Calm, no wind—the tumbleweeds were at rest, gathered around the signposts, stacked against the fence.
Quiet, until a flock of honking Canada geese—fifty or sixty—came in for a landing.
I walked on a dirt road that bisected an alfalfa field toward a small clutch of tall gray cranes. They foraged for grain and insects, strolling away from me on gangly legs, always preserving the same distance between us. Realizing I was as close as I was going to get, I stopped and watched them through my binoculars. It was my first long look at a sandhill crane, red crowned with rusty splotches on its wings.
I visited Valle de Oro last week, the day after the brutal attack in San Bernardino. I had a list of errands to run, but made the wildlife refuge, five miles south of Albuquerque, my first stop.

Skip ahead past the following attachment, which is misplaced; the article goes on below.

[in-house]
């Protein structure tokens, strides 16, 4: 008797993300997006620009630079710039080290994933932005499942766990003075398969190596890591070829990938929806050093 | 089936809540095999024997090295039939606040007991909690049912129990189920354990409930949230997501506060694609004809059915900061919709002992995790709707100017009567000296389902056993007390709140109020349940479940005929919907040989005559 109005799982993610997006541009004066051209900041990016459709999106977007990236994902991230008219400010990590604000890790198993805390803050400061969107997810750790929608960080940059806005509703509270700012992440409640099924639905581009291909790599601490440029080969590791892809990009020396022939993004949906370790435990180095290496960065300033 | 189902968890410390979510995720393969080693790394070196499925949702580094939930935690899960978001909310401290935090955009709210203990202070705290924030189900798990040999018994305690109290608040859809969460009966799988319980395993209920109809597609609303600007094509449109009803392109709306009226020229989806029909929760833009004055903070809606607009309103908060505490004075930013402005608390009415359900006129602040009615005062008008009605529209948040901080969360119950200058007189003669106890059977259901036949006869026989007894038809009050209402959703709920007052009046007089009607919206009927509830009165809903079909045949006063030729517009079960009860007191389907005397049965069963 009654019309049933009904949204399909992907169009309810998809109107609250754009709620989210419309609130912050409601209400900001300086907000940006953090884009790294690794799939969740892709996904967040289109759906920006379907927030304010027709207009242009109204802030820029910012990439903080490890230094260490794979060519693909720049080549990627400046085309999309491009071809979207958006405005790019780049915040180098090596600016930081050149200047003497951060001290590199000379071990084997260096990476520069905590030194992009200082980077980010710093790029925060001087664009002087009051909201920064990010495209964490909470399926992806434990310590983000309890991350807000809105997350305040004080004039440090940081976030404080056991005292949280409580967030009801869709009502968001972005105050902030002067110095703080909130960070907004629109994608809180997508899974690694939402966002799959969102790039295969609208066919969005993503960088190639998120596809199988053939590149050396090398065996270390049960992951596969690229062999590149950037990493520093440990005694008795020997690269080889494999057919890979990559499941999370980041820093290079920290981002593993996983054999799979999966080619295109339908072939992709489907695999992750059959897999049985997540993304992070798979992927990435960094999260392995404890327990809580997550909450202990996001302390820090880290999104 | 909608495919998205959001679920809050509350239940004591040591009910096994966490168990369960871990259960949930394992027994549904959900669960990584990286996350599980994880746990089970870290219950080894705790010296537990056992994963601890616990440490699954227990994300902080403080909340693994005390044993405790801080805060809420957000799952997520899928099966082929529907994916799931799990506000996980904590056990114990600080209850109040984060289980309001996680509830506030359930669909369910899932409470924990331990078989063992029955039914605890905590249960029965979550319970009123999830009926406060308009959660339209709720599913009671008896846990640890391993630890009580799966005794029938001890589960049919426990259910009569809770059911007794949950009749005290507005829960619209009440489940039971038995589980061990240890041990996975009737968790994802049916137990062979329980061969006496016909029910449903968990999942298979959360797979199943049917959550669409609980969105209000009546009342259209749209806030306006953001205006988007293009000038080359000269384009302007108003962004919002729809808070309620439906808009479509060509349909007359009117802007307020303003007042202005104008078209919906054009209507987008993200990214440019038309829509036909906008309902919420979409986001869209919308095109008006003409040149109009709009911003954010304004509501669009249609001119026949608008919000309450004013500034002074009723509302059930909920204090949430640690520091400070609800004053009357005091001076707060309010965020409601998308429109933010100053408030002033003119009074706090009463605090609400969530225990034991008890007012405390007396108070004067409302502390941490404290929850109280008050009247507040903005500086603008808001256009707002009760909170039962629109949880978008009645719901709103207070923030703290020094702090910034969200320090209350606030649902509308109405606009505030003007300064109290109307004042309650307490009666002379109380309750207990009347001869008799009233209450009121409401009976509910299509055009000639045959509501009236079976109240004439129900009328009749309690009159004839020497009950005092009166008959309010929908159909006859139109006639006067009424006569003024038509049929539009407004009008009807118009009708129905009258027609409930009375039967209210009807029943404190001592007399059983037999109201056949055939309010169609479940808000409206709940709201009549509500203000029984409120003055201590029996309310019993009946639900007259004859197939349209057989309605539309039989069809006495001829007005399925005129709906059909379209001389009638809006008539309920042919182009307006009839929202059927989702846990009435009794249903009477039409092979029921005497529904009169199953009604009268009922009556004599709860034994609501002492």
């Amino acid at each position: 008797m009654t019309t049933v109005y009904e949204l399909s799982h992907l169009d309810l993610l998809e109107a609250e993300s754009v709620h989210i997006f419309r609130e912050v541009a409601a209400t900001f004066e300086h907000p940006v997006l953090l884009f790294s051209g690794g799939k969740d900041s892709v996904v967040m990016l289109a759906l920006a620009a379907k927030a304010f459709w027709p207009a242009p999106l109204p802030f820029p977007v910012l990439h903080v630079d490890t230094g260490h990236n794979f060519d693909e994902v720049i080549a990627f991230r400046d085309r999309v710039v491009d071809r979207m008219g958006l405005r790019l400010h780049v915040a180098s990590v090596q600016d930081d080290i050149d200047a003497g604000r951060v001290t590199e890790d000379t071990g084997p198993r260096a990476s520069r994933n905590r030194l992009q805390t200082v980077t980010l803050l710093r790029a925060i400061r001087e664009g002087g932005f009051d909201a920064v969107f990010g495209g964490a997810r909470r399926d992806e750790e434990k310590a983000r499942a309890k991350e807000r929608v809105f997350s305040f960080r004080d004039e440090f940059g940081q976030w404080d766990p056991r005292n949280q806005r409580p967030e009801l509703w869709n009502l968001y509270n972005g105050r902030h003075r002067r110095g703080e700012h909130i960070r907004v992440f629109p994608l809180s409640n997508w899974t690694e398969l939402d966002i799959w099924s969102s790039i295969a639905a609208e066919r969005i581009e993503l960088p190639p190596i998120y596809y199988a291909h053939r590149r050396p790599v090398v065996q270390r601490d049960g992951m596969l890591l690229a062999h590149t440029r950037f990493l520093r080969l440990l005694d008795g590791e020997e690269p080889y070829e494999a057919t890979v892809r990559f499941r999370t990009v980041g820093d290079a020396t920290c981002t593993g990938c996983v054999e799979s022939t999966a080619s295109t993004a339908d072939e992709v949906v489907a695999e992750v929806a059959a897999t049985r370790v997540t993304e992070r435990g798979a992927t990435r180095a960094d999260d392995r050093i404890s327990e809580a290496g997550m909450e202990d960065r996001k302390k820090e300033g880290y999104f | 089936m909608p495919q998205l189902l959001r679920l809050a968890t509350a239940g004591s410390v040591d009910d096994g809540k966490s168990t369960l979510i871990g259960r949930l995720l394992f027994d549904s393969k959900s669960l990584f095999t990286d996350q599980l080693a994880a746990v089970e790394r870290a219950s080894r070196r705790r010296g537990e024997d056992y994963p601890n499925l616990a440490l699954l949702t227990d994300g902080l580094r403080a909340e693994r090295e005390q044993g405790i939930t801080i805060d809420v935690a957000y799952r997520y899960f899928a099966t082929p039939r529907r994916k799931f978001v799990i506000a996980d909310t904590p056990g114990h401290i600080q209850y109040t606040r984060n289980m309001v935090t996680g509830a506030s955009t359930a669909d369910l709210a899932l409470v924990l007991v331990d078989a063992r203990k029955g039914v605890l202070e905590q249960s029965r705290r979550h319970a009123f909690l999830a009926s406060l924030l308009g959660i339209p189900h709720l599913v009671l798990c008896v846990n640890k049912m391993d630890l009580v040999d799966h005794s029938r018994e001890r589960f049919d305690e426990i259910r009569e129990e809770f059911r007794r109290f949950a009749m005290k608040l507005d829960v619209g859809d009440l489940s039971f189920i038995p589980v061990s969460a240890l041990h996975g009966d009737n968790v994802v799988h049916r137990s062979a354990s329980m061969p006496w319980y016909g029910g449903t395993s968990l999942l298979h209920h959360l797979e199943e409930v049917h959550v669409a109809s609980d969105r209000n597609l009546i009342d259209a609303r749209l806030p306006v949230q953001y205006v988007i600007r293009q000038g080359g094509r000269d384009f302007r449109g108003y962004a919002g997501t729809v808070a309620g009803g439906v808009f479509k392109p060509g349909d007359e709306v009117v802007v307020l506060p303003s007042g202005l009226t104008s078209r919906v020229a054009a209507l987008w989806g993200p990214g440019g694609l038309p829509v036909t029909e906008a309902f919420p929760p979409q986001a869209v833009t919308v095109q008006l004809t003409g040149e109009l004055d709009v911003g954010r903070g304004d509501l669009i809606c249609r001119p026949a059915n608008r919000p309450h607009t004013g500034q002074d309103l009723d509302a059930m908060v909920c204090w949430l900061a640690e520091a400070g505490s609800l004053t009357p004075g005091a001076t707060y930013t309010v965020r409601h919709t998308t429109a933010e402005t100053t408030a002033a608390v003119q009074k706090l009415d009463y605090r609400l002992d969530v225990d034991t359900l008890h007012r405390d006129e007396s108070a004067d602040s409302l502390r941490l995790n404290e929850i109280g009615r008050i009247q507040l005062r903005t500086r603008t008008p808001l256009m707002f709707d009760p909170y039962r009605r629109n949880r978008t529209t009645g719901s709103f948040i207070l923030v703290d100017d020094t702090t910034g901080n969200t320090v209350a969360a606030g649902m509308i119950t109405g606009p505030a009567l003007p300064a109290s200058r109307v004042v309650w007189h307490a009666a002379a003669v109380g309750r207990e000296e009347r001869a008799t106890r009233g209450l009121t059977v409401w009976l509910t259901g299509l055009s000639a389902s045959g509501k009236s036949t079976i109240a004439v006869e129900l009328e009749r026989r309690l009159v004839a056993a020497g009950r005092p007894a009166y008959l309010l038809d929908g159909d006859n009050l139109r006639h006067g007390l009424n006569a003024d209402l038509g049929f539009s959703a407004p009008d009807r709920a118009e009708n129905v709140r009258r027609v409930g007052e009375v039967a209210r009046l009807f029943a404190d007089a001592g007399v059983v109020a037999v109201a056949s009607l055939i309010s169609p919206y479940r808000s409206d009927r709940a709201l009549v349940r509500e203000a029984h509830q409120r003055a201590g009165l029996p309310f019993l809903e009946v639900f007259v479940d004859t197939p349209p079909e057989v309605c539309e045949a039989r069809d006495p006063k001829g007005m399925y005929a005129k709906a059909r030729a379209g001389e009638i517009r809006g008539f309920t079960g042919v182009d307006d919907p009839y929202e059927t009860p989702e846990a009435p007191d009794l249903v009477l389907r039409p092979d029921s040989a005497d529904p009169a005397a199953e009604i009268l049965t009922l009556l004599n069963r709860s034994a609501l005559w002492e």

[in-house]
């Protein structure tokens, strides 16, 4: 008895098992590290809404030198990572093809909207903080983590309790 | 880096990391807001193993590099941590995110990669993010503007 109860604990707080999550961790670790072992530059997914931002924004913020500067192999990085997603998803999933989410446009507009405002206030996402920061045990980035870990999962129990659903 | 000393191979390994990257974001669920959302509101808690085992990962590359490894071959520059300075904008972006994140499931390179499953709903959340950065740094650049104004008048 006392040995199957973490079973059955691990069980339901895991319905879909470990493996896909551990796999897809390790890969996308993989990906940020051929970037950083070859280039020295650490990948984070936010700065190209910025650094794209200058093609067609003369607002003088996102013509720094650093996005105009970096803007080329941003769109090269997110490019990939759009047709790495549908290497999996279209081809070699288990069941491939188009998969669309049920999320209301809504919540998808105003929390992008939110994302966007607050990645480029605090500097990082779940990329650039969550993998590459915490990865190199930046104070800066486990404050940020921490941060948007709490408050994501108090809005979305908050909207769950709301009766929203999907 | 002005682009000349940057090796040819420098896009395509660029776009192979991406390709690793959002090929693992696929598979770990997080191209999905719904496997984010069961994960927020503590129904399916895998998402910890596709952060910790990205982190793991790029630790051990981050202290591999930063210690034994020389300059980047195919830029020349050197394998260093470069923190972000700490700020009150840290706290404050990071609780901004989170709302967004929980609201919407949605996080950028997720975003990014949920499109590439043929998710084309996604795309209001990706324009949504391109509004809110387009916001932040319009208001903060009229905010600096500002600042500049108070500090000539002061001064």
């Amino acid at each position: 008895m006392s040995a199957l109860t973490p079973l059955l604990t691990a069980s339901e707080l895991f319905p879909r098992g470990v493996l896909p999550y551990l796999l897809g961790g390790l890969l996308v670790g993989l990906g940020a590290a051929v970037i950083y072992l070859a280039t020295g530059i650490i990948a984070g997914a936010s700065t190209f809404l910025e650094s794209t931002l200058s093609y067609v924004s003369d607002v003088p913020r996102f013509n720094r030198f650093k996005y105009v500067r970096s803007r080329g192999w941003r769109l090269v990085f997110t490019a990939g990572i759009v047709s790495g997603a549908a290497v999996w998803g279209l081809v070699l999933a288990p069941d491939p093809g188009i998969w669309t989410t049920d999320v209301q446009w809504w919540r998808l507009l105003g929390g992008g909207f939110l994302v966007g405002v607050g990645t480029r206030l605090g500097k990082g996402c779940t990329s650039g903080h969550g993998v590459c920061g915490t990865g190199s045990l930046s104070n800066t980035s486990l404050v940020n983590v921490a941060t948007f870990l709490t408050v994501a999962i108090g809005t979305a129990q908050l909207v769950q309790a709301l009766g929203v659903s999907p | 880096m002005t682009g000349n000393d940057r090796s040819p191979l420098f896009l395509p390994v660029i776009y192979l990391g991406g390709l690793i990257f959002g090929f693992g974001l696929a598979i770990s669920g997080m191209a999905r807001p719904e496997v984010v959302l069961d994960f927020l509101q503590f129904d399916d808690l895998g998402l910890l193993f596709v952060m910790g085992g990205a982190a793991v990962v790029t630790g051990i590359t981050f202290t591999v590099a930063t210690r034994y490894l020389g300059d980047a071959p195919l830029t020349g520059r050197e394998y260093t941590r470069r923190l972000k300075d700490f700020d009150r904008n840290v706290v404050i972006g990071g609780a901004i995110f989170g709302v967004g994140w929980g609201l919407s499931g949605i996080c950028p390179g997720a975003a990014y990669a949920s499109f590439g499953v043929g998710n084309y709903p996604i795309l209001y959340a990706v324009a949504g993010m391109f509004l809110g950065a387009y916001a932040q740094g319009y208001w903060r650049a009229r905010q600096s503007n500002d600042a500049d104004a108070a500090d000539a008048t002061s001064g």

This newly created urban refuge used to be a dairy farm—almost 600 acres, west of Interstate 25 along the Rio Grande. A haying operation is still in progress, but plans are underway to restore native grasses and create wetlands. The birds aren’t waiting for the rehabilitation—one morning this week on its Facebook page Valle de Oro reported a count of 2600 Canada geese, 200 sandhill cranes, and one Ross’s goose.
I stayed as long as I could, finally pulled myself away feeling a little less uneasy about going to the gas station, the post office, the mall.